5(A). Key findings from 2003


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MDAC was refused access to visit Jihlava, Opava and Kosmonosy Psychiatric Hospitals, all of which had high levels of use of cage beds.

  • 430 people had been placed in cage beds at Kosmonosy Psychiatric Hospital in the previous year, an institution with 500 beds.

  • 10% of the 600 beds at Jihlava Psychiatric Hospital were cage beds.

  • At one children’s psychiatric hospital, two “small beds for very young children with nets” were in use, reportedly “to prevent these children from getting out”.

  • A seven-year-old boy was observed in a cage bed without any supervision.

  • Other physical restraints were in common use, including straps and straightjackets. People were restrained for extended periods of time, sometimes for days.

  • In 2002, a 14-year-old girl had died in a straightjacket locked in a cage bed when an iron bar from the frame of the bed fell on her. Rather than removing the cage beds, the psychiatric institution instead replaced them all.

  • The director of one social care institution had already banned cage beds eight years previously: “I simply threw them away,” he reported to MDAC. “Staff should know the client so well that they can predict a possible attack and prevent aggression.”

  • Independent inspections of psychiatric facilities in the country were not compulsory. Psychiatric institutions even refused access to the then Czech Commissioner for Human Rights, Jan Jařab.

In 2013, ten years after it reported on cage beds in Czech psychiatry, MDAC organised two follow-up monitoring missions to institutions in the country to find out whether there had been any progress. A decade on there remains a troubling picture. The overall numbers of cage beds in psychiatric institutions have been significantly reduced but many are still in use. Indeed, in one children’s psychiatric institution, they were reportedly only removed at the beginning of 2013. The reduced numbers of cage beds have not prompted any decrease in overall levels of coercion, which remains a hallmark of the overall psychiatric practice in the country. Other restrictive techniques including seclusion, physical and chemical restraints – all of which are abusive and amount to ill-treatment or torture – have become increasingly relied upon.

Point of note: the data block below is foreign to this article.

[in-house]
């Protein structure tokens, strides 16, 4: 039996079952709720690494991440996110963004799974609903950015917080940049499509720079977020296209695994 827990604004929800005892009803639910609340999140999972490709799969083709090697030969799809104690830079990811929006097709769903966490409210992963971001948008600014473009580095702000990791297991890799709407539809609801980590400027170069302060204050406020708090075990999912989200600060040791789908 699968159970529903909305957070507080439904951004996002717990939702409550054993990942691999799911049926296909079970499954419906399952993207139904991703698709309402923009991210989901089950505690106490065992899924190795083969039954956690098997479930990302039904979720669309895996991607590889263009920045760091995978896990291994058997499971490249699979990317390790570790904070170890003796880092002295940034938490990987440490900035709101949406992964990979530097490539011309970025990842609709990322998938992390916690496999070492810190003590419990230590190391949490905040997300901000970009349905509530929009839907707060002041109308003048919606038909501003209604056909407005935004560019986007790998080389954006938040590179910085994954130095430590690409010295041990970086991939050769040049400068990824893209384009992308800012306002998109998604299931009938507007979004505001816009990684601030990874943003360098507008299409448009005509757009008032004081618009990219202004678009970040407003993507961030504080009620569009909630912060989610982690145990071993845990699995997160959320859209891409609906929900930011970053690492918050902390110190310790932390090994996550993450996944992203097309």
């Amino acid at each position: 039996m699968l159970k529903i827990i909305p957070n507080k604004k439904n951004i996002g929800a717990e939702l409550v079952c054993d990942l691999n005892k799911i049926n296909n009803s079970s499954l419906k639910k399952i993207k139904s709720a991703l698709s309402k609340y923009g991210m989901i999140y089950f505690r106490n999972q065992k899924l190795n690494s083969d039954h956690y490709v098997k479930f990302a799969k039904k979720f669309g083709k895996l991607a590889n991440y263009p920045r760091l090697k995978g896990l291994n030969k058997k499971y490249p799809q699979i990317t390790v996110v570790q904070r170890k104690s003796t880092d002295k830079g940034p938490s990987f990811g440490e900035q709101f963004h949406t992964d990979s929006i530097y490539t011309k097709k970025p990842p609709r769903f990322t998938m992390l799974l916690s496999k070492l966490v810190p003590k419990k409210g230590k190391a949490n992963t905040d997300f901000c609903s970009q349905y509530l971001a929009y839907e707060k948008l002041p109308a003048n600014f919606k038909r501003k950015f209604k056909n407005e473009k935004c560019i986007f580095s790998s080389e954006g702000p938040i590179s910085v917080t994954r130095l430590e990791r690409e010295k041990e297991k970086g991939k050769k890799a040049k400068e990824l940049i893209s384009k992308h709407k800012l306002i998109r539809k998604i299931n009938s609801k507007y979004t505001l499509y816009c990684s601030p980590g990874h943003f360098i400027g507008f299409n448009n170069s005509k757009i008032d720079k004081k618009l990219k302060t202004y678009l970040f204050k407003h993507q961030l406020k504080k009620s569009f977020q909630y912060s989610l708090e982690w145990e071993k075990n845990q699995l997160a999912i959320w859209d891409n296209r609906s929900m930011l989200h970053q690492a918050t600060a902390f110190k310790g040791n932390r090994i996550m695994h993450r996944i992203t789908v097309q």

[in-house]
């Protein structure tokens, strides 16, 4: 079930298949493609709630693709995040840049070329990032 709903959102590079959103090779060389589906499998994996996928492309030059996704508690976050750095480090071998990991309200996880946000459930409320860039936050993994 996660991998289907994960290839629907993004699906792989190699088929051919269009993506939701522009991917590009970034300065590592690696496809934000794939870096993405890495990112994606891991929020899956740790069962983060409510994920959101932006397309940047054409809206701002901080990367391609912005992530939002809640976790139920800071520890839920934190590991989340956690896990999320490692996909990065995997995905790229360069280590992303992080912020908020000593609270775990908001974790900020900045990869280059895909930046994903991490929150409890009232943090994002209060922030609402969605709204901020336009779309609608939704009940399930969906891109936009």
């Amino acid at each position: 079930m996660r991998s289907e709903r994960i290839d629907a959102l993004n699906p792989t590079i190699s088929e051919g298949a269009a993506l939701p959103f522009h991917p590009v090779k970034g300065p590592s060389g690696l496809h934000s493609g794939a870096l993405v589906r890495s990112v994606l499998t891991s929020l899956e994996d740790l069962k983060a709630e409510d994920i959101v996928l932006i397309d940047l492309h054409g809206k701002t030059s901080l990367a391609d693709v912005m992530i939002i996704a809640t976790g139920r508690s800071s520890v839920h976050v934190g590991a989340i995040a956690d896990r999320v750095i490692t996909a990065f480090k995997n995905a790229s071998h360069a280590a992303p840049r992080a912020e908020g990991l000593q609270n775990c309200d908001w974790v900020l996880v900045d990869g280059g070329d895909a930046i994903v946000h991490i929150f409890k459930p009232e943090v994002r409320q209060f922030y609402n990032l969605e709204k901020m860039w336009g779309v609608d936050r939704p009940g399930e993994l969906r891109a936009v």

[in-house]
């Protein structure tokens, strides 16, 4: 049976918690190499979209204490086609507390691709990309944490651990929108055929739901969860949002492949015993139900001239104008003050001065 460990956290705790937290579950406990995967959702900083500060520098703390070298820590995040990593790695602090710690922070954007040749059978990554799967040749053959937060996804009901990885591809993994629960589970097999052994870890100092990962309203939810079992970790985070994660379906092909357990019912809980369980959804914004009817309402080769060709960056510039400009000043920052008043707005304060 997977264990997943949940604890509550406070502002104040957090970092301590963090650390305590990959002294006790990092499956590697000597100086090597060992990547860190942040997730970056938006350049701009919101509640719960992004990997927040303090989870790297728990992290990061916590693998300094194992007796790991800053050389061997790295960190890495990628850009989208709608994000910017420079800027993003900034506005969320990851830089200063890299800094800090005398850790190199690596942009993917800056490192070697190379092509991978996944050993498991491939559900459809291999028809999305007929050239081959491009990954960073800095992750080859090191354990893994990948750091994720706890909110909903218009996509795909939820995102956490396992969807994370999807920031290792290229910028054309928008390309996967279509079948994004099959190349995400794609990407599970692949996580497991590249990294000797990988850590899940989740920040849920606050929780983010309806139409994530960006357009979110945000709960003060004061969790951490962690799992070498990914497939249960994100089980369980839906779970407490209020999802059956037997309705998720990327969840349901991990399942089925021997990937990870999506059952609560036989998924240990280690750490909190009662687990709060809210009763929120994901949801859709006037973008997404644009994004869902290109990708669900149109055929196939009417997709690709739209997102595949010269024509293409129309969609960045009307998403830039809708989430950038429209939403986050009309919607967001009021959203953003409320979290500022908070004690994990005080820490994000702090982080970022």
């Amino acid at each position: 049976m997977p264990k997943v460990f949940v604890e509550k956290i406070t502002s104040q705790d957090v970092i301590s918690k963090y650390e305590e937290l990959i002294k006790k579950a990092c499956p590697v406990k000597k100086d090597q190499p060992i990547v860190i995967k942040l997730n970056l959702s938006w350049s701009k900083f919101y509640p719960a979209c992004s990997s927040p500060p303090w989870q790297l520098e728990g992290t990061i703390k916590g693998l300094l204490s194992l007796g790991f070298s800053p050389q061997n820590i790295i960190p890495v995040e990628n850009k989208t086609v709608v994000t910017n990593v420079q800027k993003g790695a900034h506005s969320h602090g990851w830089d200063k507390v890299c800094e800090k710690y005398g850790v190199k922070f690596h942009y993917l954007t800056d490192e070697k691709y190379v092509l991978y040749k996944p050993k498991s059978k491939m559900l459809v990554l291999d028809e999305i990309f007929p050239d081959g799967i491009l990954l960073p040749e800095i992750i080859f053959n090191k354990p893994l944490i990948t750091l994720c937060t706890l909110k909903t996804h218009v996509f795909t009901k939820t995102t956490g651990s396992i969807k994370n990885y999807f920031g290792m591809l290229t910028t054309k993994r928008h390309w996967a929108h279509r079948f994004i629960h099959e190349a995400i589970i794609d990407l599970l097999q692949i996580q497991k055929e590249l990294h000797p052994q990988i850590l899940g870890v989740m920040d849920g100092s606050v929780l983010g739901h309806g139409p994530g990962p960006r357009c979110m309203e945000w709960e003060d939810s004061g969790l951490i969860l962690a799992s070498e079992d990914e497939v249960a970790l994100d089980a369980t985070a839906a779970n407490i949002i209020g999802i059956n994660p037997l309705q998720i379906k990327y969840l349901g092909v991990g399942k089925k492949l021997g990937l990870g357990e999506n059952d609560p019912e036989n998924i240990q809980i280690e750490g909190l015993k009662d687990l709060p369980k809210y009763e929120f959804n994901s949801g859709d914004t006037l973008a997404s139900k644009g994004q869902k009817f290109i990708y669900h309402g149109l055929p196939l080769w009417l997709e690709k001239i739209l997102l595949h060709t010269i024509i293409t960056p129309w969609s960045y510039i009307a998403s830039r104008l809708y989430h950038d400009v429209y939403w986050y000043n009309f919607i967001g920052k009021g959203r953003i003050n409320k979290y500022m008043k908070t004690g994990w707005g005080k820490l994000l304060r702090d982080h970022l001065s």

The intention of this report is call on the Czech Republic to take measurable steps to ensure that people in its mental health system are not subjected to abusive practices which are unlawful under international human rights law. To do this, the chapters are set out as follows. This chapter starts by providing the context of coercion within Czech psychiatry. It then presents the standpoints of experts in relation to torture prevention. Chapter 6 sets out the findings on the use of cage beds in eight psychiatric hospitals visited by MDAC monitoring teams. Chapter 7 goes on to present findings about the use of chemical restraints, straps, seclusion and other forms of coercion. It provides an overview of the perspective of staff working in Czech psychiatric institutions and their general disbelief that lower levels of coercion are either possible or desirable.

Leadership is required within governments and within the global psychiatric community to move beyond old models of managing people with mental health issues through coercive practices. To assist staff and policy-makers, Chapter 8 outlines several evidence-based approaches to reducing coercion, many of which can be achieved without much financial investment.

Photo: © MDAC

Photo: © MDAC

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